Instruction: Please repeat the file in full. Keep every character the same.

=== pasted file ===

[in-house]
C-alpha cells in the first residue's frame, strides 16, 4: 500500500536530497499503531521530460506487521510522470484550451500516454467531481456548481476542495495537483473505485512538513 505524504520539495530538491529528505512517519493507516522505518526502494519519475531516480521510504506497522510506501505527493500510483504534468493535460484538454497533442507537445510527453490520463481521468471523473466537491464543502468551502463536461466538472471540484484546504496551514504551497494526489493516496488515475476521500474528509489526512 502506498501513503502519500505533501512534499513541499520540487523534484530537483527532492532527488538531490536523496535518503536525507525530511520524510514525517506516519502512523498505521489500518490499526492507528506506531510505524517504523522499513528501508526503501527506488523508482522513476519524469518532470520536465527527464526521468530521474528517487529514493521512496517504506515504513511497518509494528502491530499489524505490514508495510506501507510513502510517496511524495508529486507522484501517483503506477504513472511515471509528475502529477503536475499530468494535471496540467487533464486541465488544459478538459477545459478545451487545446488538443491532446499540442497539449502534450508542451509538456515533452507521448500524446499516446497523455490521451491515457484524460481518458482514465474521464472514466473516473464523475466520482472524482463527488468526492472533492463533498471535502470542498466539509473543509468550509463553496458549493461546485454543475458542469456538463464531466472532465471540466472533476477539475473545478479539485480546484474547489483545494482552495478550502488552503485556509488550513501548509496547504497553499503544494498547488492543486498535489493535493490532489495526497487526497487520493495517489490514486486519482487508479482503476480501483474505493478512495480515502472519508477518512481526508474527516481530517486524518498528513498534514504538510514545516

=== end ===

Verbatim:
[in-house]
C-alpha cells in the first residue's frame, strides 16, 4: 500500500536530497499503531521530460506487521510522470484550451500516454467531481456548481476542495495537483473505485512538513 505524504520539495530538491529528505512517519493507516522505518526502494519519475531516480521510504506497522510506501505527493500510483504534468493535460484538454497533442507537445510527453490520463481521468471523473466537491464543502468551502463536461466538472471540484484546504496551514504551497494526489493516496488515475476521500474528509489526512 502506498501513503502519500505533501512534499513541499520540487523534484530537483527532492532527488538531490536523496535518503536525507525530511520524510514525517506516519502512523498505521489500518490499526492507528506506531510505524517504523522499513528501508526503501527506488523508482522513476519524469518532470520536465527527464526521468530521474528517487529514493521512496517504506515504513511497518509494528502491530499489524505490514508495510506501507510513502510517496511524495508529486507522484501517483503506477504513472511515471509528475502529477503536475499530468494535471496540467487533464486541465488544459478538459477545459478545451487545446488538443491532446499540442497539449502534450508542451509538456515533452507521448500524446499516446497523455490521451491515457484524460481518458482514465474521464472514466473516473464523475466520482472524482463527488468526492472533492463533498471535502470542498466539509473543509468550509463553496458549493461546485454543475458542469456538463464531466472532465471540466472533476477539475473545478479539485480546484474547489483545494482552495478550502488552503485556509488550513501548509496547504497553499503544494498547488492543486498535489493535493490532489495526497487526497487520493495517489490514486486519482487508479482503476480501483474505493478512495480515502472519508477518512481526508474527516481530517486524518498528513498534514504538510514545516